|Print Page||Find Component||Find Legislation||History ON|
Supreme Court Civil Procedure Act 1932 (No. 58 of 1932)
|Requested: 20 Sep 2014|
|Consolidated as at: 21 Feb 2012|
201. Provision for cases of doubt or difficulty
(1) In any case in which no form or manner of procedure is provided for by this Act or the Rules of Court, or in which any difficulty arises or doubt exists as to the procedure or practice to be followed in, or with respect to, any proceeding in the Court, or about to be instituted therein, the Court or a judge, if satisfied that such case is unprovided for, or that there is any such difficulty or doubt, shall have jurisdiction to make such order and give such directions as to the institution or prosecution of the proceeding as may be necessary to meet the case, and any proceeding or step in a proceeding taken in accordance with any such order or direction, shall be deemed to be regular and sufficient. Any such order or direction made or given by a judge may be varied or discharged by a Full Court, but the variation or discharge of the order or direction shall not invalidate or affect the regularity or sufficiency of any proceeding or step in a proceeding taken pursuant to any such order or direction.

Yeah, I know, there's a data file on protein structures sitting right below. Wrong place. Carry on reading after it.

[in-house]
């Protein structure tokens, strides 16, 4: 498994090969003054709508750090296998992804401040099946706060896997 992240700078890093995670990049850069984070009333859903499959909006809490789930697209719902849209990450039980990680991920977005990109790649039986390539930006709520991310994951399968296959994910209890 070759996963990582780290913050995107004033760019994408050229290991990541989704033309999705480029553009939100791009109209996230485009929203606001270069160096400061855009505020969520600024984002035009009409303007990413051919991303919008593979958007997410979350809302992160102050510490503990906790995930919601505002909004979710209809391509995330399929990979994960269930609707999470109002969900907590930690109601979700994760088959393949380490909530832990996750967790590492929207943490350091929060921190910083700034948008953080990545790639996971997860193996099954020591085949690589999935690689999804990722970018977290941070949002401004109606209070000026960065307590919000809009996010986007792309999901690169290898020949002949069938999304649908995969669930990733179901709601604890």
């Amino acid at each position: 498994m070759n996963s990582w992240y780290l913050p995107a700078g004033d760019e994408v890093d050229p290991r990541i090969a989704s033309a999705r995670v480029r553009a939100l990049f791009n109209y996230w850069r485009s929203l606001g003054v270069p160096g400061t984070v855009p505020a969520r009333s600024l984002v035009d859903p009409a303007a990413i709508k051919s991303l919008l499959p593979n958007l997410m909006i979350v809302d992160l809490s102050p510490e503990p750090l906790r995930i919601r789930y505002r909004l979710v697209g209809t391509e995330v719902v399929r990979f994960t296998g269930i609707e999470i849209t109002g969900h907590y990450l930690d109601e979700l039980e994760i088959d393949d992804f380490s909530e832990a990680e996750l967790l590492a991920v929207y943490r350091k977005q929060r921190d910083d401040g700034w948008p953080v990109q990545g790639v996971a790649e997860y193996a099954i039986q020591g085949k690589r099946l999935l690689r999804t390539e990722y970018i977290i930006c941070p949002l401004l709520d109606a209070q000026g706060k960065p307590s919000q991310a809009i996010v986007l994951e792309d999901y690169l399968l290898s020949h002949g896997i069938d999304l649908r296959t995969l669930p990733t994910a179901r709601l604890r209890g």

(2) If the case which is not provided for, or with respect to which the difficulty has arisen or the doubt exists, is as to the form or manner in which a proceeding should be instituted, or if it arises in a matter which will be, or has been, heard ex parte, the application for an order or directions under subsection (1) shall be made to the Court or a judge (whether sitting in court or in chambers) by or by way of motion by or on behalf of the person desiring to institute the proceeding or the person prosecuting the matter, as the case may be.
(3) If the case which is not provided for, or with respect to which the difficulty has arisen or the doubt exists, arises in a cause, the application for an order or for directions under subsection (1) shall, if made to the Court or a judge sitting in court as a court be made by motion, and if made to a judge sitting in chambers be made by summons, and in either case in accordance with the Rules of Court.